What Are the "Next Normals" for Scooters in Austin
The pandemic takes on personal mobility
Remember the good old days, back in March, when SXSW was just around the corner and it felt like there were about eleventy jillion scooters on Austin's streets? You all remember what happened next, and so do the micromobility companies. Instead of seeing 750,000 rides in March as many had expected (or three times the February total, as had happened in 2019), they ended the month with about 30% of that and headed steeply downhill. In April, there were only 10,551 micromobility trips. By the first of May, eight of the nine companies in the highly competitive and desirable Austin market had pulled their units off the streets.
Back in May, we talked to the one remaining player in Austin – Bird's community relations lead Blanca Laborde – with the intention of writing about a "new normal" for mobility that again seemed just around the corner. "We've gotten a glimpse of what Austin and other cities can look like – fewer cars, safer streets, cleaner air," Laborde told us then. "There are a lot of benefits to personal mobility." That month, there were just under 20,000 trips. "We have a lot of data, so we'll keep looking at that data to adjust our operations to make sure people can get around."
We also talked to other firms as they planned their Austin reemergence, some in new guises due to industry shake-ups augmented by the COVID crash. Then more things happened – protests and unrest, reopenings and now re-closings, with masks and without. As it's settled in that we'll be dealing with COVID-19 impacts for months to come, we're seeing one "next normal" after another in quick succession, what Jason JonMichael, who oversees emerging mobility programs at the Austin Transportation Department, describes as "iterative approaches to things as we manage the next, say, 600 days." There are now four companies back on the street, along with Revel's shared mopeds, which are just now starting to see consistent use.
But JonMichael echoes Laborde when he says that, even in this challenging environment, "We're experiencing a renaissance around personal mobility." It's not hard to see why. The fear of contagion may have forced many back into the safety of their cars, driving alone – but knowing that this was unaffordable, inefficient, and environmentally catastrophic in the long run. Transit would need time to adapt to the new realities, which can happen here as it did in Asia after the SARS epidemic. JonMichael says, "There's not an aversion to transit if it's properly administering safety protocols for current conditions," which has been part of Capital Metro's game plan for restoring ridership after being forced to plead with its customers to stay home even as it suspended fare collection.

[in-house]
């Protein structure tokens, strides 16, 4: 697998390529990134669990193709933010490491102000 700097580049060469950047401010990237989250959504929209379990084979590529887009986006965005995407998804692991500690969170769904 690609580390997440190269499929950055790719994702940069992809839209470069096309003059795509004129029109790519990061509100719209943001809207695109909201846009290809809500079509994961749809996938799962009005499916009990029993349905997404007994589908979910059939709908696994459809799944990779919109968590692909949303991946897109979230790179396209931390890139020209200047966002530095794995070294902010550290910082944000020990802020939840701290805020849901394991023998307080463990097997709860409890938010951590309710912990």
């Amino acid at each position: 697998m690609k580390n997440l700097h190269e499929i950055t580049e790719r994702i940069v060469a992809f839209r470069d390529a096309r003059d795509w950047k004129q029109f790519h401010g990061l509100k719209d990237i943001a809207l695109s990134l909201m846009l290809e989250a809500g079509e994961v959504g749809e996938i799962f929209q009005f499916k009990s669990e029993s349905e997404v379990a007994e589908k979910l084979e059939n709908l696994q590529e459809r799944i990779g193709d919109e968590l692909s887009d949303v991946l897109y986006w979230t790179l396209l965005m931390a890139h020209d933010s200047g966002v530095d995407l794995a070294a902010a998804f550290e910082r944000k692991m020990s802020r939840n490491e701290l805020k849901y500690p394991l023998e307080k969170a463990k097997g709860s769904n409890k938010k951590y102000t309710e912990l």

In this next normal, riding a scooter (or a bicycle, or just walking) seems less like a hip and fun way to recreate and more like a safer utilitarian alternative for trips one needs to take. But finding a scooter in April or May for that essential trip could have been dicey. However, an electric bike from Austin B-Cycle – one of 200 deployed by the community bikeshare in anticipation of SXSW – was waiting right there, along with its fleet of pedal-powered units. Suddenly, the seemingly dowdy and obsolete B-Cycle station-based model, threatened with extinction by the dockless onslaught, was exactly right for the moment: orderly, easy to find, and easy to sanitize.
Accordingly, even as the dockless market went into hibernation, B-Cycle picked up the slack – as of May 1, its ridership exceeded its May 2019 numbers and continued to surge thereafter. JonMichael, whose portfolio includes the city-owned bikeshare (it's operated by the nonprofit Bike Share of Austin), attributes its rebound to the e-bikes, which he says get used about four times as often as a pedal-powered B-Cycle and for trips that are twice as long. The unexpectedly strong performance led the city and Capital Metro to accelerate their partnership plan to include B-Cycle (to be rebranded MetroBike) as one of the transit authority's services.
Those longer trips were also seen on scooters as they slowly returned to the streets – a reflection of "health workers, shift workers, essential workers using micromobility," JonMichael says. The average pre-COVID scooter trip in Austin was 1 mile; the average for June, which saw at least 40,000 trips, was nearly 2 miles, which was down from May's peak of 2.32 miles. Bird offered discounted and free rides to health care workers during this time, as well as featuring open restaurants in its app and working with the city on curb management for the next normal of takeout and delivery.
"We really have a great opportunity here," Laborde told us back in May. "There's never been a better time to discuss how we're really going to get to 50/50," the mode-share target of the Austin Strategic Mobility Plan, with half of all commutes being made by means other than driving alone by 2035. "We hope we can build on existing micromobility programs and invest in the infrastructure we need" – that being transit – "and continue to work with local businesses [as] part of the economic recovery."
Ever since the scooters came to town in 2018, Austin has tried to set itself apart as a test bed for innovation, in partnership with the industry and alongside the full array of emerging modes and technologies that JonMichael keeps ATD's eyes on. "Two years ago, people were moving around the city in different ways than before, and now it's changing yet again," he told us. "It'll go through bumps and starts as we try to reopen, move forward and then pull back, and that will be the next normal. The best thing we can do is keep as many services operating as possible, and keep as much data as we can to help those companies understand where they can get riders or help enable the trips we have."